Ariel Shana Frey-Vogel, Kristina Dzara, Kimberly Anne Gifford, Yoon Soo Park, Justin Berk, Allison Heinly, Darcy Wolcott, Daniel Adam Hall, Shannon Elliott Scott-Vernaglia, Katherine Anne Sparger, Erica Ye-pyng Chung
J Educ Eval Health Prof. 2024;21:3.   Published online February 23, 2024
DOI: https://doi.org/10.3352/jeehp.2024.21.3    [Epub ahead of print]
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  • 29 Download
AbstractAbstract PDF
Purpose
Despite educational mandates to assess resident teaching competence, limited instruments with validity evidence exist for this purpose. Existing instruments do not allow faculty to assess resident-led teaching in a large group format or whether teaching was interactive. This study gathers validity evidence on the use of the Resident-led Large Group Teaching Assessment Instrument (Relate), an instrument used by faculty to assess resident teaching competency. Relate comprises 23 behaviors divided into 6 elements: learning environment, goals and objectives, content of talk, promotion of understanding and retention, session management, and closure.
Methods
Messick’s unified validity framework was used for this study. Investigators used video recordings of resident-led teaching from 3 pediatric residency programs to develop Relate and a rater guidebook. Faculty were trained on instrument use through frame-of-reference training. Resident teaching at all sites was video-recorded during 2018–2019. Two trained faculty raters assessed each video. Descriptive statistics on performance were obtained. Validity evidence sources include: rater training effect (response process), reliability and variability (internal structure), and impact on Milestones assessment (relations to other variables).
Results
Forty-eight videos, from 16 residents, were analyzed. Rater training improved inter-rater reliability from 0.04 to 0.64. The Φ-coefficient reliability was 0.50. There was a significant correlation between overall Relate performance and the pediatric teaching Milestone (r=0.34, P=0.019).
Conclusion
Relate provides validity evidence with sufficient reliability to measure resident-led large-group teaching competence.
Editorial
Research article
Importance, performance frequency, and predicted future importance of dietitians’ jobs by practicing dietitians in Korea: a survey study
Cheongmin Sohn, Sooyoun Kwon, Won Gyoung Kim, Kyung-Eun Lee, Sun-Young Lee, Seungmin Lee
J Educ Eval Health Prof. 2024;21:1.   Published online January 2, 2024
DOI: https://doi.org/10.3352/jeehp.2024.21.1
  • 325 View
  • 108 Download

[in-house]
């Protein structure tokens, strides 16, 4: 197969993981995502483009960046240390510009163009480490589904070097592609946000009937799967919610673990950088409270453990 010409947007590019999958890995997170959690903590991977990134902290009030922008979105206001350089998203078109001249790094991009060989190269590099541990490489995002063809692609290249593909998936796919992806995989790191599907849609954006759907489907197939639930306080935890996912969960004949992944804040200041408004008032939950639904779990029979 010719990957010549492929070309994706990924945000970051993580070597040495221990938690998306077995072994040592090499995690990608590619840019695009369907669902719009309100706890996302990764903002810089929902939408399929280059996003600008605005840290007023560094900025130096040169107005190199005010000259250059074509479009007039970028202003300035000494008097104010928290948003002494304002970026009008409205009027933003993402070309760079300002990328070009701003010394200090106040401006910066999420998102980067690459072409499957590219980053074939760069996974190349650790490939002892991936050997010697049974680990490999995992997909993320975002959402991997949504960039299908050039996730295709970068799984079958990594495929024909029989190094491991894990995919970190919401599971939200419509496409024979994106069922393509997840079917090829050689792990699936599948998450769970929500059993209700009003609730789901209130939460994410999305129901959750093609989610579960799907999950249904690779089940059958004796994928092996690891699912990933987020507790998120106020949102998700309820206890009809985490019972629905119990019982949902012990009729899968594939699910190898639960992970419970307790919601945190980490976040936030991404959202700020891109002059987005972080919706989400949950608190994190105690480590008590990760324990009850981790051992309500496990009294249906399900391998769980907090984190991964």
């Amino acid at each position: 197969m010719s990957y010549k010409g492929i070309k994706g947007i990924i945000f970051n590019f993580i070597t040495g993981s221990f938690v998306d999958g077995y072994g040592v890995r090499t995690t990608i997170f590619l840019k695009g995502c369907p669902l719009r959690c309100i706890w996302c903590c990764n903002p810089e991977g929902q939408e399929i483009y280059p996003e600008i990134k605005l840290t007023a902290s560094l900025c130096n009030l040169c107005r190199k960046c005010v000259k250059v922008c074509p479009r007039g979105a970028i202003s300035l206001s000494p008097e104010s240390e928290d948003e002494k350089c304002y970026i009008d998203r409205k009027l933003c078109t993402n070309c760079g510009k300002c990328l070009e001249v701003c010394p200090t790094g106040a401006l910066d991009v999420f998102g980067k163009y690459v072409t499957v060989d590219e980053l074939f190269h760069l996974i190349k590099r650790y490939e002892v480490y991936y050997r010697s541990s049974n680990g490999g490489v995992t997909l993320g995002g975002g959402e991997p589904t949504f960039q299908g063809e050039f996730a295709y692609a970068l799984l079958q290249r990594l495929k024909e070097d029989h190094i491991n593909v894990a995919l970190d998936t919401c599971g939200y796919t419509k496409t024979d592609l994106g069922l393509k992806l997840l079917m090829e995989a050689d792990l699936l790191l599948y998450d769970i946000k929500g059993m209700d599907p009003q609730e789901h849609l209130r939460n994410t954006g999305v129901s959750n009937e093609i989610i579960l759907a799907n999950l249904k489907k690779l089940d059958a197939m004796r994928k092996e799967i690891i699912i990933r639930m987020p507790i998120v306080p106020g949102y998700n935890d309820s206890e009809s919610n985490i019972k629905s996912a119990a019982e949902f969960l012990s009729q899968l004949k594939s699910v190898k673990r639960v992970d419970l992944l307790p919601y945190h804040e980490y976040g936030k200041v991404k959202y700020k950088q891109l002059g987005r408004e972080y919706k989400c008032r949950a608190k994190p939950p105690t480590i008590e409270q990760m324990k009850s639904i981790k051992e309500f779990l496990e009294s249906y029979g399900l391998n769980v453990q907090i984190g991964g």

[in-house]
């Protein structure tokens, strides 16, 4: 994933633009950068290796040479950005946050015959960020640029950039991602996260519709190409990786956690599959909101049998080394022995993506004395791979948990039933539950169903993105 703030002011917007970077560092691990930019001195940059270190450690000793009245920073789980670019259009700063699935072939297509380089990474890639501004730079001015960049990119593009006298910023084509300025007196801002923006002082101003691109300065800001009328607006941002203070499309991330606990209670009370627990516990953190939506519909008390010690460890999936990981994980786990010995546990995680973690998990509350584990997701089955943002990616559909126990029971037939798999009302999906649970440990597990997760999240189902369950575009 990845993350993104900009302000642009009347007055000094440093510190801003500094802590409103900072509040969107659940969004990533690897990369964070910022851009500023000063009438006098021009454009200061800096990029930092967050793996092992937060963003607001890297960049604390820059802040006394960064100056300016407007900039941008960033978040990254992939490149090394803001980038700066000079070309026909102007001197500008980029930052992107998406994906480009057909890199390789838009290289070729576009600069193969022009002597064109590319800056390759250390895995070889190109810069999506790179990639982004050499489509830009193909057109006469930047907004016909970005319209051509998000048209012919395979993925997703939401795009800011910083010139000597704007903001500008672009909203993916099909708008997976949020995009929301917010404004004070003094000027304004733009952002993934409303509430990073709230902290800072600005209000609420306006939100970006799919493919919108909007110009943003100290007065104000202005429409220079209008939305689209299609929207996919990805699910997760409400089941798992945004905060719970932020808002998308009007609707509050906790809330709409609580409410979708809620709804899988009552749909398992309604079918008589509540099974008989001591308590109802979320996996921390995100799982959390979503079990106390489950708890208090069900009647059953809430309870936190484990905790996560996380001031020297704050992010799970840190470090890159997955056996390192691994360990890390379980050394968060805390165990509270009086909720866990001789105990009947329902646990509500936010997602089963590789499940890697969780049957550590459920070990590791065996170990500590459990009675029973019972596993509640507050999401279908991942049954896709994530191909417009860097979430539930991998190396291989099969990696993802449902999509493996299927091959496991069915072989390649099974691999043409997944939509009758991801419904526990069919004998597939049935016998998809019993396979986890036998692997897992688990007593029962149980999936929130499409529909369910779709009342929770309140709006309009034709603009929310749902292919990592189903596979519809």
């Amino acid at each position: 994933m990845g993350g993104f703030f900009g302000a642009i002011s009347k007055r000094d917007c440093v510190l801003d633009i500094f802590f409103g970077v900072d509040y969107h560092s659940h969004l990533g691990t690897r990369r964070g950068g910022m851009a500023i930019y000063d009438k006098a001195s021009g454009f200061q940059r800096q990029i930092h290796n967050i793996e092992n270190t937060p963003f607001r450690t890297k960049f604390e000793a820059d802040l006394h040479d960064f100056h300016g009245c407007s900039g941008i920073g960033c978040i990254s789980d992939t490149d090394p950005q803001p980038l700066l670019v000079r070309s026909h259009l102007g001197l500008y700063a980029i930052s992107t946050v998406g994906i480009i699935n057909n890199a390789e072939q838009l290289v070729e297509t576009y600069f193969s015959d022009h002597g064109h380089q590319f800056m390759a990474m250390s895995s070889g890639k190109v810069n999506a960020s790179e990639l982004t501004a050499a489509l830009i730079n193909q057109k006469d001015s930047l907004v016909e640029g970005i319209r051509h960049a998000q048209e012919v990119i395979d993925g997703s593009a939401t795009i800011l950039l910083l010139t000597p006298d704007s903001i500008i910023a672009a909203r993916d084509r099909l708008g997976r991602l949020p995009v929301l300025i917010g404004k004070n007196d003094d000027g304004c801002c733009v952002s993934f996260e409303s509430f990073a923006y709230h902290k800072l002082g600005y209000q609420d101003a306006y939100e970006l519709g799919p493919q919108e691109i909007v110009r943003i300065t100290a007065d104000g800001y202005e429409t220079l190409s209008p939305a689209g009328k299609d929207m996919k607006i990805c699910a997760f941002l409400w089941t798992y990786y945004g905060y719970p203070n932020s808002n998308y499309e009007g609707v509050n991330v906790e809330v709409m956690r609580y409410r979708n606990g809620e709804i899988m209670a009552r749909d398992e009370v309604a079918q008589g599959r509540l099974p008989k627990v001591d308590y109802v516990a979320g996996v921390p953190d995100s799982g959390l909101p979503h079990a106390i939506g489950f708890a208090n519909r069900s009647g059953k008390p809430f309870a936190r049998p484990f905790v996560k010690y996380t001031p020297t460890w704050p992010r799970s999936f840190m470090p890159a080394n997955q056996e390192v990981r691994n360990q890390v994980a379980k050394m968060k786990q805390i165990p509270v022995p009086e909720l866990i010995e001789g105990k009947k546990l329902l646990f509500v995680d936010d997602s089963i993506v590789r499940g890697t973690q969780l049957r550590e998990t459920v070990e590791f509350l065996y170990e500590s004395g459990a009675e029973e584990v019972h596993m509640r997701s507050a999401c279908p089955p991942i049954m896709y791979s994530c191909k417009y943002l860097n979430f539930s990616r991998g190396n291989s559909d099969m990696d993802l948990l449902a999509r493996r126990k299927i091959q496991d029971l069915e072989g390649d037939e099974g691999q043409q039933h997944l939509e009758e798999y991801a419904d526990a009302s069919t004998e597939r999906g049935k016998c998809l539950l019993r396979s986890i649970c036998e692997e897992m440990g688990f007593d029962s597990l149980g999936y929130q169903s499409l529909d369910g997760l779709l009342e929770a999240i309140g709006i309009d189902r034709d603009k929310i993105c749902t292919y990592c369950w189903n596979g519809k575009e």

AbstractAbstract PDFSupplementary Material
Purpose
This study aimed to explore the perceptions held by practicing dietitians of the importance of their tasks performed in current work environments, the frequency at which those tasks are performed, and predictions about the importance of those tasks in future work environments.
Methods
This was a cross-sectional survey study. An online survey was administered to 350 practicing dietitians. They were asked to assess the importance, performance frequency, and predicted changes in the importance of 27 tasks using a 5-point scale. Descriptive statistics were calculated, and the means of the variables were compared across categorized work environments using analysis of variance.
Results
The importance scores of all surveyed tasks were higher than 3.0, except for the marketing management task. Self-development, nutrition education/counseling, menu planning, food safety management, and documentation/data management were all rated higher than 4.0. The highest performance frequency score was related to documentation/data management. The importance scores of all duties, except for professional development, differed significantly by workplace. As for predictions about the future importance of the tasks surveyed, dietitians responded that the importance of all 27 tasks would either remain at current levels or increase in the future.
Conclusion
Twenty-seven tasks were confirmed to represent dietitians’ job functions in various workplaces. These tasks can be used to improve the test specifications of the Korean Dietitian Licensing Examination and the curriculum of dietetic education programs.

JEEHP : Journal of Educational Evaluation for Health Professions